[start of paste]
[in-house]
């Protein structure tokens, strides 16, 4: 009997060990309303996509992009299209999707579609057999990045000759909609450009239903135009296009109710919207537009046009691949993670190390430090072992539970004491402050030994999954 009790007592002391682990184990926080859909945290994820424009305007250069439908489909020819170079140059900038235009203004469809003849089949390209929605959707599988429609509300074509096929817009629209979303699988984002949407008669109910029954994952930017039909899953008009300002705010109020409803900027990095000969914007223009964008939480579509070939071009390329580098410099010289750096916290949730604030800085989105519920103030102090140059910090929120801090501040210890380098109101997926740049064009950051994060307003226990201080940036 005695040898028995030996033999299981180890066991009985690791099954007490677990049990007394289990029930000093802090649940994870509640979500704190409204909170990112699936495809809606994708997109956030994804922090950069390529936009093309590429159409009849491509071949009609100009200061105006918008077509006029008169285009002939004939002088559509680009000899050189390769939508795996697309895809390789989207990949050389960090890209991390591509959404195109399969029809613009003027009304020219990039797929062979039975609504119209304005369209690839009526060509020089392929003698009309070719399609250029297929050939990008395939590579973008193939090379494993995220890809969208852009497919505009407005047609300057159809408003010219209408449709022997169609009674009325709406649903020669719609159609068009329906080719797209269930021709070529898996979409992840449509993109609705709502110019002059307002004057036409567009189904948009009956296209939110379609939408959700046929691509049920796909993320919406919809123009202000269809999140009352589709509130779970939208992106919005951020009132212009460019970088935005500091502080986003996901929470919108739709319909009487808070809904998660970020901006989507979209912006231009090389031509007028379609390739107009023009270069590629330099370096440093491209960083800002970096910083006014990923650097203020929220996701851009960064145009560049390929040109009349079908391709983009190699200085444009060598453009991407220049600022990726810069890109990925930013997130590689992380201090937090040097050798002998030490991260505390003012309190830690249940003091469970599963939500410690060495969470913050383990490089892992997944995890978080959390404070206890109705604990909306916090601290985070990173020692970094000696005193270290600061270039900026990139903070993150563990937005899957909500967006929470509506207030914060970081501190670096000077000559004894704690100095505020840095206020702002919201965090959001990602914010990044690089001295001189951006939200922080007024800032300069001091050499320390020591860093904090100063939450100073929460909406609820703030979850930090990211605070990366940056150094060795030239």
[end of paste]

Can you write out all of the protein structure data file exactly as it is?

[in-house]
């Protein structure tokens, strides 16, 4: 009997060990309303996509992009299209999707579609057999990045000759909609450009239903135009296009109710919207537009046009691949993670190390430090072992539970004491402050030994999954 009790007592002391682990184990926080859909945290994820424009305007250069439908489909020819170079140059900038235009203004469809003849089949390209929605959707599988429609509300074509096929817009629209979303699988984002949407008669109910029954994952930017039909899953008009300002705010109020409803900027990095000969914007223009964008939480579509070939071009390329580098410099010289750096916290949730604030800085989105519920103030102090140059910090929120801090501040210890380098109101997926740049064009950051994060307003226990201080940036 005695040898028995030996033999299981180890066991009985690791099954007490677990049990007394289990029930000093802090649940994870509640979500704190409204909170990112699936495809809606994708997109956030994804922090950069390529936009093309590429159409009849491509071949009609100009200061105006918008077509006029008169285009002939004939002088559509680009000899050189390769939508795996697309895809390789989207990949050389960090890209991390591509959404195109399969029809613009003027009304020219990039797929062979039975609504119209304005369209690839009526060509020089392929003698009309070719399609250029297929050939990008395939590579973008193939090379494993995220890809969208852009497919505009407005047609300057159809408003010219209408449709022997169609009674009325709406649903020669719609159609068009329906080719797209269930021709070529898996979409992840449509993109609705709502110019002059307002004057036409567009189904948009009956296209939110379609939408959700046929691509049920796909993320919406919809123009202000269809999140009352589709509130779970939208992106919005951020009132212009460019970088935005500091502080986003996901929470919108739709319909009487808070809904998660970020901006989507979209912006231009090389031509007028379609390739107009023009270069590629330099370096440093491209960083800002970096910083006014990923650097203020929220996701851009960064145009560049390929040109009349079908391709983009190699200085444009060598453009991407220049600022990726810069890109990925930013997130590689992380201090937090040097050798002998030490991260505390003012309190830690249940003091469970599963939500410690060495969470913050383990490089892992997944995890978080959390404070206890109705604990909306916090601290985070990173020692970094000696005193270290600061270039900026990139903070993150563990937005899957909500967006929470509506207030914060970081501190670096000077000559004894704690100095505020840095206020702002919201965090959001990602914010990044690089001295001189951006939200922080007024800032300069001091050499320390020591860093904090100063939450100073929460909406609820703030979850930090990211605070990366940056150094060795030239």